12. The power supply as recited in claim 11, wherein said first converter is configured to provide said power in a steady state.
13. The power supply as recited in claim 9, wherein said control circuit is further configured to enable said second converter only in response to determining that said voltage at said output node is not within a predetermined range.
14. The power supply as recited in claim 9, wherein said control circuit is further configured to disable said second converter in response to determining that said output voltage at said output node is within said predetermined range.
15. The power supply as recited in claim 9, wherein said control circuit is further configured to alternately enable and disable said second converter in response to detecting a predetermined current through said second series inductor.
16. The power supply as recited in claim 9, wherein said second converter is a buck-derived fast response converter.
17. The power supply as recited in claim 9, wherein said predetermined range is a range of voltages between a positive percentage of said output voltage and a negative percentage of said output voltage.
18. A system comprising:
a microprocessor; and
a power supply coupled to said microprocessor, said power supply including:
a first converter configured to provide power to an output node through a first series inductor;
a second converter configured to provide power to said output node through a second series inductor, wherein said second series inductor has a smaller inductance than said first series inductor; and
a control circuit coupled to said second converter and configured to selectively enable said second converter depending upon a voltage at said output node.
19. The system as recited in claim 18, wherein said second converter is configured to respond to one or more transient voltage events at said output node.
20. The system as recited in claim 19, wherein said second converter is characterized by a transient response time that is faster than a transient response time of said first converter.
21. The system as recited in claim 20, wherein said first converter is configured to provide said power in a steady state.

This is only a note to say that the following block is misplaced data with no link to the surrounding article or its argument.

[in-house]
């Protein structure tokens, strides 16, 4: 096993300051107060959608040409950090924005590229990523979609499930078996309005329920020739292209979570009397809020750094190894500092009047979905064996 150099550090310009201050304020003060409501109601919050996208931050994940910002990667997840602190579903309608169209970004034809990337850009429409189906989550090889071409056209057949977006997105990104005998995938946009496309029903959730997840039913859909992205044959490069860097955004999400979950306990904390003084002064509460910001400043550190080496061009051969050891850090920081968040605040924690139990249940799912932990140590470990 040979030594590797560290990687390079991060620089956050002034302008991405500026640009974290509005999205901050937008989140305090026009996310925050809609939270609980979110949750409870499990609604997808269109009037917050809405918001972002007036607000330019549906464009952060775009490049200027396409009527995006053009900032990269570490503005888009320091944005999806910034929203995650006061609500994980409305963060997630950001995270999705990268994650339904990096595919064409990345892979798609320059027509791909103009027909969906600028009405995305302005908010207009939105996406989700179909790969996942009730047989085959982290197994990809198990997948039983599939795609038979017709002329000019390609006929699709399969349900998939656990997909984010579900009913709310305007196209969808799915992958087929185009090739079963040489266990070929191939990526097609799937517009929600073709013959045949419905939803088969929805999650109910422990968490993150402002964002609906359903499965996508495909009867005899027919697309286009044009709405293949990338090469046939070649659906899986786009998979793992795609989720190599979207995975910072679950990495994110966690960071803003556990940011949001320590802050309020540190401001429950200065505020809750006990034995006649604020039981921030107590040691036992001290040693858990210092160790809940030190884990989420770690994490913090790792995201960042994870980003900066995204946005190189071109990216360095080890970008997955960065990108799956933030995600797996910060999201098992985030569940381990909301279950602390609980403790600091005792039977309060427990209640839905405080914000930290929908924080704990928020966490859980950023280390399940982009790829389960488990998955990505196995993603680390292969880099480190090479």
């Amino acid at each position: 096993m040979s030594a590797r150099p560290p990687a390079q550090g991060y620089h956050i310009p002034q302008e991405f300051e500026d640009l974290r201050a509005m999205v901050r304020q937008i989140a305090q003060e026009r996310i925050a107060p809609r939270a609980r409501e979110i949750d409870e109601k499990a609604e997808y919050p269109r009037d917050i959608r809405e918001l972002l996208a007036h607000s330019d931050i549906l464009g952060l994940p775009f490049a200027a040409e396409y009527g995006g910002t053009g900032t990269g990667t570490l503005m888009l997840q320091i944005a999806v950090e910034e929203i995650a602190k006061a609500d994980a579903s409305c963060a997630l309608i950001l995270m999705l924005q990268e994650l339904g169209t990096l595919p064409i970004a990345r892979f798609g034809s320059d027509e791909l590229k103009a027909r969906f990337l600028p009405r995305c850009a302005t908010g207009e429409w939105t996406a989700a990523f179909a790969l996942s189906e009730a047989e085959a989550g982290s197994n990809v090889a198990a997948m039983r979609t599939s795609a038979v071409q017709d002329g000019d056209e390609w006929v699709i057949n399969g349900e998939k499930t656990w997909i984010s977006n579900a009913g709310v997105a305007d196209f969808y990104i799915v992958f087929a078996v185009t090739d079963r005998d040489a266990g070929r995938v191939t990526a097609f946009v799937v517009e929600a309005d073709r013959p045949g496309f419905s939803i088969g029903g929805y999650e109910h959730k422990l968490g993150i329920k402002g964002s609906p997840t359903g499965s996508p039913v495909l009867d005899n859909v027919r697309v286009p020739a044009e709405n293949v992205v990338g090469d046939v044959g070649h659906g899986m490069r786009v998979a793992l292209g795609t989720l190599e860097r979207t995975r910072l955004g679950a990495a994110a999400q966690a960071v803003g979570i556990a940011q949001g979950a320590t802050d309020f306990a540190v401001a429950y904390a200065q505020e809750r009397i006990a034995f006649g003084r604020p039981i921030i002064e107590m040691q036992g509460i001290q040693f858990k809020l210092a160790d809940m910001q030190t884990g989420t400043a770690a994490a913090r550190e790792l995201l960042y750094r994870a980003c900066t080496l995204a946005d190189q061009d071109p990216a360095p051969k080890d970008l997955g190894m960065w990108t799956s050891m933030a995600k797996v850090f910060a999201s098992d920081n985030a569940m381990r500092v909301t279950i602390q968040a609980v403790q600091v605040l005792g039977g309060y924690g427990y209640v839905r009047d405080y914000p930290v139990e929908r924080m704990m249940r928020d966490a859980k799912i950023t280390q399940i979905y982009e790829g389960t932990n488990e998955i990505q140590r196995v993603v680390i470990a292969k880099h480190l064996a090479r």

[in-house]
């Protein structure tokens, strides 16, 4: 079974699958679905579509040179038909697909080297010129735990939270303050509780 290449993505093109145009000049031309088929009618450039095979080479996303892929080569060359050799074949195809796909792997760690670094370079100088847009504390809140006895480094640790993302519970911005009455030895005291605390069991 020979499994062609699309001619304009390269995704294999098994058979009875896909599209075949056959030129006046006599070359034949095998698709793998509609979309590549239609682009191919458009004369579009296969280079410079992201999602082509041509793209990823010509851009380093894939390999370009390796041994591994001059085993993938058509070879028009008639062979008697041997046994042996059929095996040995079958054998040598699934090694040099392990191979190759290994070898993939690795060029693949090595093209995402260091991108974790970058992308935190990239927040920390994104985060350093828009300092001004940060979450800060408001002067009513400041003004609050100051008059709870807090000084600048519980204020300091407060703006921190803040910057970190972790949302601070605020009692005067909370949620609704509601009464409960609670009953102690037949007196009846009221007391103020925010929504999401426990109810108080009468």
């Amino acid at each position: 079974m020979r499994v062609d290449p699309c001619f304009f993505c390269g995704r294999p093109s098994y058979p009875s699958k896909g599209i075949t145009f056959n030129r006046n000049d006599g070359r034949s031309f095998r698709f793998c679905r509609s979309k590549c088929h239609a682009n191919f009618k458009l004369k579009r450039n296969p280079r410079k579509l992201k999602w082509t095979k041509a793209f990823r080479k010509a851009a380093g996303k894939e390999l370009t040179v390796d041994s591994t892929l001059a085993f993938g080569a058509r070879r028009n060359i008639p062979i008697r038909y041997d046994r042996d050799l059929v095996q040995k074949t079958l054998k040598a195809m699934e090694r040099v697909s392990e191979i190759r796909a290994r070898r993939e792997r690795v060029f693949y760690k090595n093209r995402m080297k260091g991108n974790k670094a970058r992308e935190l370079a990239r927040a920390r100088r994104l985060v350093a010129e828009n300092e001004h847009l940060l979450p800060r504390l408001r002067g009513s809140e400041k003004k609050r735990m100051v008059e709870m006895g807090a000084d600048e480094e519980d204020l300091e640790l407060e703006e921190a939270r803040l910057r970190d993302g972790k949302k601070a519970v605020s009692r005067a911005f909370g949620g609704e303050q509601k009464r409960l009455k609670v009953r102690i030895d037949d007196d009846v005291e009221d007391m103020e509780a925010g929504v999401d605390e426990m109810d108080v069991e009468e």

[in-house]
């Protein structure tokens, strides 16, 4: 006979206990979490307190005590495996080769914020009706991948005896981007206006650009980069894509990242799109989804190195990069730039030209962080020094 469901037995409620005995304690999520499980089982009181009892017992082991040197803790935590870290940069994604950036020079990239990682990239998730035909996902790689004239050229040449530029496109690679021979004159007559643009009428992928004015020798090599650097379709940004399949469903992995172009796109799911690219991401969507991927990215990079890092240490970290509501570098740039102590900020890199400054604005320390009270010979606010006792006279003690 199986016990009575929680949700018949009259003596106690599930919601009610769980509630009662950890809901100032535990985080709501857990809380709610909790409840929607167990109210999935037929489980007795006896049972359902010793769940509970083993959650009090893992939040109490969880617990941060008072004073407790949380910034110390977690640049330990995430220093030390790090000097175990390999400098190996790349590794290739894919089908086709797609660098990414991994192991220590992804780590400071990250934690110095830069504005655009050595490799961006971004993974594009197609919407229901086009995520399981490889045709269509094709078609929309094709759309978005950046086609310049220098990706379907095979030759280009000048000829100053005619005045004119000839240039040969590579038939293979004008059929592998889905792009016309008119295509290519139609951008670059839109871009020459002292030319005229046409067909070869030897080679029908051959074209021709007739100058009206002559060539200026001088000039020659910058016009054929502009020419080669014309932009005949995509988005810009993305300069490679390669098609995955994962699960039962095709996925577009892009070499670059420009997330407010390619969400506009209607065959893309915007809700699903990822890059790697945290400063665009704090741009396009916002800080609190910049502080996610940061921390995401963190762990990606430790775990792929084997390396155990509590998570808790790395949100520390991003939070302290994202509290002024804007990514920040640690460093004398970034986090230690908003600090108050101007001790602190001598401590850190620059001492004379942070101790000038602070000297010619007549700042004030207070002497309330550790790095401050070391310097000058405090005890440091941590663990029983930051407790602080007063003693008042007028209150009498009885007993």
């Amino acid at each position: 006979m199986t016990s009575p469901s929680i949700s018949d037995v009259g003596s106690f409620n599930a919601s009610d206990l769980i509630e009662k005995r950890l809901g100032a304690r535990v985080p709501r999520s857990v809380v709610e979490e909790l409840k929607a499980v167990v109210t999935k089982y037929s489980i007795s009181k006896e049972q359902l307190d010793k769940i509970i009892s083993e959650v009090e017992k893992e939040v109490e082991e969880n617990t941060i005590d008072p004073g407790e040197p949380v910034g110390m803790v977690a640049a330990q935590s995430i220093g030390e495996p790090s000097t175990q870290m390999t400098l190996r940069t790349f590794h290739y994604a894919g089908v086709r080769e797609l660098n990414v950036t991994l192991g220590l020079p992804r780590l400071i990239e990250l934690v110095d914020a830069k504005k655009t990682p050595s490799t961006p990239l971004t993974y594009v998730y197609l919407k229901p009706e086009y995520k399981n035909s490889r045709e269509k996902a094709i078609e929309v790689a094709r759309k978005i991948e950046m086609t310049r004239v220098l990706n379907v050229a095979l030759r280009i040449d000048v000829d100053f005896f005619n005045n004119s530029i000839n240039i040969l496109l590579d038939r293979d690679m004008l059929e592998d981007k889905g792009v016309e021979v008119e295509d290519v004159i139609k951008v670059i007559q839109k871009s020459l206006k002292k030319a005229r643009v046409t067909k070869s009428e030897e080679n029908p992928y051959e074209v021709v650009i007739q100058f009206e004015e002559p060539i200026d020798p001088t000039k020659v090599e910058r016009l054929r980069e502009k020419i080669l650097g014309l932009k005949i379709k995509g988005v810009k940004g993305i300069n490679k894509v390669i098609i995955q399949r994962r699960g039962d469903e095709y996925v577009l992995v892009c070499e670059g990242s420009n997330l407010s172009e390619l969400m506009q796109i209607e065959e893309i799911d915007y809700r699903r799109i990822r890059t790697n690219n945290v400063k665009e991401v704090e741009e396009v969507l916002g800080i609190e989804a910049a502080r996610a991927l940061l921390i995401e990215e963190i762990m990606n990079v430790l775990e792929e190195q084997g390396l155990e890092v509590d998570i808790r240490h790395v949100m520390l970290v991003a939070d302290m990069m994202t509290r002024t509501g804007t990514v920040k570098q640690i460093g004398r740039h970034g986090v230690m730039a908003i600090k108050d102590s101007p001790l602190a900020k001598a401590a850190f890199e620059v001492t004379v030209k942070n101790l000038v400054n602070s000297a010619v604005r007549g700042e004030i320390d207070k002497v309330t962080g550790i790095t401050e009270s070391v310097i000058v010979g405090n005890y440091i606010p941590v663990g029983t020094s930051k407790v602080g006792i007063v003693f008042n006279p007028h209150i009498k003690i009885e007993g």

22. The system as recited in claim 18, wherein said control circuit is further configured to enable said second converter only in response to determining that said output voltage is not within a predetermined range.
23. The system as recited in claim 18, wherein said control circuit is further configured to disable said second converter in response to determining that said output voltage is within said predetermined range.
24. The system as recited in claim 18, wherein said control circuit is further configured to alternately enable and disable said second converter in response to detecting a predetermined current through said second series inductor.
25. The system as recited in claim 18, wherein said second converter is a buck-derived fast response converter.
26. The system as recited in claim 18, wherein said predetermined range is a range of voltages between a positive percentage of said output voltage at said output node and a negative percentage of said output voltage at said output node.
27. A power supply comprising:
a first converter configured to provide power to an output node;
a second converter configured to provide power to said output node; and
a control circuit coupled to said second converter and configured to enable said second converter during one or more transient voltage events at said output node.
28. The power supply as recited in claim 27, wherein said second converter is characterized by a transient response time that is faster than a transient response time of said first converter.
29. The power supply as recited in claim 28, wherein said first converter is configured to provide said power in a steady state.
30. The power supply as recited in claim 27, wherein said control circuit is further configured to enable said second converter only in response to determining that a voltage at said output node is not within a predetermined range.
31. The power supply as recited in claim 27, wherein said control circuit is further configured to disable said second converter in response to determining that said voltage at said output node is within said predetermined range.
32. The power supply as recited in claim 27, wherein said control circuit is further configured to alternately enable and disable said second converter in response to detecting a voltage corresponding to a predetermined current at said output node.